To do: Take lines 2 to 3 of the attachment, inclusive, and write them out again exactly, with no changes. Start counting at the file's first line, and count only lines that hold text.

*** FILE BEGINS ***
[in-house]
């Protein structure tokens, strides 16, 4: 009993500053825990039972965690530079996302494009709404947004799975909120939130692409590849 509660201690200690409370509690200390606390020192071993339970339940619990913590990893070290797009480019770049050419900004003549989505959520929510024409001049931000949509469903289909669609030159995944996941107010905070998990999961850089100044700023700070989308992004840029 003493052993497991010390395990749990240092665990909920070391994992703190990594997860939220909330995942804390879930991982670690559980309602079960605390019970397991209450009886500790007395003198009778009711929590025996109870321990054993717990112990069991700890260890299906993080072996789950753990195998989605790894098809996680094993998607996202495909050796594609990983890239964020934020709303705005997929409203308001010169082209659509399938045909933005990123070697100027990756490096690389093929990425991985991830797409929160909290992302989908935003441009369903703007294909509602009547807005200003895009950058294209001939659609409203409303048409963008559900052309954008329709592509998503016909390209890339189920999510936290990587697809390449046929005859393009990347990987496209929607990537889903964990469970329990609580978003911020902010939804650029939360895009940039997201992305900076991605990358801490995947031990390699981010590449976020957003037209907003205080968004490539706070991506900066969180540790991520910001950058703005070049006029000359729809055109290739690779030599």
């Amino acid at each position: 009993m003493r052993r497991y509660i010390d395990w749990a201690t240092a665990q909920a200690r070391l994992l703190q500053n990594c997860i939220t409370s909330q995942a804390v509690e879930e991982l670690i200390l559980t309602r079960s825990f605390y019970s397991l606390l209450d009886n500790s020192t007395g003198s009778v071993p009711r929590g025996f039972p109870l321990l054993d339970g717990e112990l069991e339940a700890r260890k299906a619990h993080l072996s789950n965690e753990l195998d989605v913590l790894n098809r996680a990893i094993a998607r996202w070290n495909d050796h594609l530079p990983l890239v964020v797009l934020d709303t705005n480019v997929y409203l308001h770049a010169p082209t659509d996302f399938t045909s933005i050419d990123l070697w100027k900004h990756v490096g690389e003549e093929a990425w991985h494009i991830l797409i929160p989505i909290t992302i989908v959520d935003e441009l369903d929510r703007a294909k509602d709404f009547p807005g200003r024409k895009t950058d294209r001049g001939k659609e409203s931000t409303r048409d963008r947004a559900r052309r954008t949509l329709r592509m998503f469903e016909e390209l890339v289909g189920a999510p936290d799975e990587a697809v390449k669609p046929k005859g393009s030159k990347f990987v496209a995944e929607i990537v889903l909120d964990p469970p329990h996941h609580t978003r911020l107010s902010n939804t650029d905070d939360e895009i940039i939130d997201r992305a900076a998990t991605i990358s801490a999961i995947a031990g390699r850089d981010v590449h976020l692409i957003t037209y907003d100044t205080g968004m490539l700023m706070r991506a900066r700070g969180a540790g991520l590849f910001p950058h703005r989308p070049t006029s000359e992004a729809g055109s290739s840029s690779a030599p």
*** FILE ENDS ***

């Protein structure tokens, strides 16, 4: 009993500053825990039972965690530079996302494009709404947004799975909120939130692409590849 509660201690200690409370509690200390606390020192071993339970339940619990913590990893070290797009480019770049050419900004003549989505959520929510024409001049931000949509469903289909669609030159995944996941107010905070998990999961850089100044700023700070989308992004840029 003493052993497991010390395990749990240092665990909920070391994992703190990594997860939220909330995942804390879930991982670690559980309602079960605390019970397991209450009886500790007395003198009778009711929590025996109870321990054993717990112990069991700890260890299906993080072996789950753990195998989605790894098809996680094993998607996202495909050796594609990983890239964020934020709303705005997929409203308001010169082209659509399938045909933005990123070697100027990756490096690389093929990425991985991830797409929160909290992302989908935003441009369903703007294909509602009547807005200003895009950058294209001939659609409203409303048409963008559900052309954008329709592509998503016909390209890339189920999510936290990587697809390449046929005859393009990347990987496209929607990537889903964990469970329990609580978003911020902010939804650029939360895009940039997201992305900076991605990358801490995947031990390699981010590449976020957003037209907003205080968004490539706070991506900066969180540790991520910001950058703005070049006029000359729809055109290739690779030599």
């Amino acid at each position: 009993m003493r052993r497991y509660i010390d395990w749990a201690t240092a665990q909920a200690r070391l994992l703190q500053n990594c997860i939220t409370s909330q995942a804390v509690e879930e991982l670690i200390l559980t309602r079960s825990f605390y019970s397991l606390l209450d009886n500790s020192t007395g003198s009778v071993p009711r929590g025996f039972p109870l321990l054993d339970g717990e112990l069991e339940a700890r260890k299906a619990h993080l072996s789950n965690e753990l195998d989605v913590l790894n098809r996680a990893i094993a998607r996202w070290n495909d050796h594609l530079p990983l890239v964020v797009l934020d709303t705005n480019v997929y409203l308001h770049a010169p082209t659509d996302f399938t045909s933005i050419d990123l070697w100027k900004h990756v490096g690389e003549e093929a990425w991985h494009i991830l797409i929160p989505i909290t992302i989908v959520d935003e441009l369903d929510r703007a294909k509602d709404f009547p807005g200003r024409k895009t950058d294209r001049g001939k659609e409203s931000t409303r048409d963008r947004a559900r052309r954008t949509l329709r592509m998503f469903e016909e390209l890339v289909g189920a999510p936290d799975e990587a697809v390449k669609p046929k005859g393009s030159k990347f990987v496209a995944e929607i990537v889903l909120d964990p469970p329990h996941h609580t978003r911020l107010s902010n939804t650029d905070d939360e895009i940039i939130d997201r992305a900076a998990t991605i990358s801490a999961i995947a031990g390699r850089d981010v590449h976020l692409i957003t037209y907003d100044t205080g968004m490539l700023m706070r991506a900066r700070g969180a540790g991520l590849f910001p950058h703005r989308p070049t006029s000359e992004a729809g055109s290739s840029s690779a030599p």